For postcard collector Robert C. Hoffman, it's Christmas year-round. When he says, "I love all visual images of Santa," he isn't kidding.
Hoffman, 58, a Pittsford, N.Y., native and an antiques dealer, collects and sells vintage postcards, trading cards, railroad and steamship travel posters and other paper ephemera.
But it's Santa Claus that drives his collecting instincts.
"Of course, my love of Santa began in my childhood but I didn't seriously start collecting him until I was 25. It's all such a joy and just takes hold of your life."
He estimates that his Santa items, which fill the basement of his home and a nearby small building, number somewhere in the 20,000 range.
"Well, the whole basement was lost to the collection but my wife is pretty good about it. I could have the worse day but after going to the basement and looking at the collection, I come back upstairs smiling."
His book, Postcards from Santa Claus: Sights and Sentiments from the Last Century, was recently published by Square One Publishers.
The book, in which about 150 of Hoffman's postcards are reproduced, provides a whimsical look at the jolly fat man with red cheeks, blazing brier pipe and bulging sack of toys.
Europeans have loved St. Nicholas since the sixth century despite his judgmental approach to gift-giving, he writes.
"Most often pictured as a thin man with a white beard, and carrying a large book where sins and wrongs were recorded, Nicholas sometimes carried a whip or rod as well as goodies in a sack."
It was after the Protestant Reformation and St. Nicholas' identification with the Roman Catholic Church that altered his role.
"Several nations developed new, secular gift-giving figures such as Pere Noel of France, Weichnachtsmann of Germany, Jultomen of Scandanavia, and Father Christmas of England," observes Hoffman.
Dutch settlers arriving in America brought their Sinter Klaas, which eventually became Santa Claus, he says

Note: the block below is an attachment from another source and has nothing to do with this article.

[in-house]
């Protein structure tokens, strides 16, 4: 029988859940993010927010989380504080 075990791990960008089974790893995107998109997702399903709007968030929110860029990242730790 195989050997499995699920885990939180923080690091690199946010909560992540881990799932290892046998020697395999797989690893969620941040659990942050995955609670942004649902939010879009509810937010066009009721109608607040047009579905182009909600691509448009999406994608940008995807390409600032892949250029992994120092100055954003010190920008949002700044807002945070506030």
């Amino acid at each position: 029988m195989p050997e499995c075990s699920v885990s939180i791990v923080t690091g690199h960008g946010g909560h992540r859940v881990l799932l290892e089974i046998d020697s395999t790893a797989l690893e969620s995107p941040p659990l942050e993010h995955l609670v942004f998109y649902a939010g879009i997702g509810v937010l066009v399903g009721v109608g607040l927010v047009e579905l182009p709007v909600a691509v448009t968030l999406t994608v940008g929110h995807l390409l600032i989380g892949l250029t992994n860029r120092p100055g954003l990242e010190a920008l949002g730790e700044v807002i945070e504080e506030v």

However, Santa Claus as we presently think of him is pretty much a creation of 19th-century artists and lithographers who used him in postcards, trading cards, magazines, calendars, children's books and newspaper ads.
Hoffman also credits the popular image of Santa to Thomas Nast, the political artist who between 1882 and 1886 produced an annual Christmas drawing for Harpers Weekly showing him spreading holiday cheer.
"Nast drew a never before-seen figure called Santa Claus - a warm and endearing grandfatherly gent. ... It was the first drawing of this joyful little man, and it didn't take long for him to become our friend," Hoffman writes.
In his book, Hoffman has also reproduced the handwritten messages on the reverse side of the cards.
A particularly interesting one from 1908 shows Santa fashioning toys in his workshop, while an army of elves stream from the Baltimore News building mailing letters.
Children wrote to the newspaper's children's editor who in return sent this card back with a handwritten note that was signed by the great man from the North Pole.
The one in Hoffman's book was addressed to Margaret Rose Heister, York Road, Govans, Md.
"Dear Little Friend," Santa wrote. "Your very nice letter has reached me through the Children's Editor of the Baltimore News. I have entered in my Big Book a list of the things you wish. Be good and I will do my best to leave something for you on Christmas. With much Love, Santa Claus."
"I found that card in Rochester years ago and have never seen another," Hoffman said.
A World War I card shows Santa dressed as a doughboy. His sack is filled with soldiers rather than toys.
He is carrying a sword and is in hot pursuit of a German soldier: "Old Saint Nick is here with greetings to you. While we're raising Nick with the Huns," reads the message.
During World War II, Santa travels through a winter dawn with a sleigh laden with war bonds.
Hoffman writes that while Santa continued to endorse products during the war years, many luxury items such as vacations, autos and jewelry were avoided because of rationing.
"Instead, he encouraged the sale of smaller-ticket items, including wristwatches, radios, hats, cigarettes and liquor," Hoffman said.
One of Hoffman's Christmas pastimes is visiting the Strong Museum in Rochester, N.Y., one of the nation's most famous children's museums.
"They have an original Thomas Nast oil painting of Santa, and I look forward each year to visiting the museum and seeing it. I could look at it for hours," Hoffman said.
A grandfather of two, he decorates his home with about a dozen vintage Santa posters from his collection.
"Christmas is a lot of fun around here," he said.
This is the last Way Back When column. If you'd like to revisit some of the previous columns, they are available on The Sun's Web site at www.baltimoresun.com/rasmussen.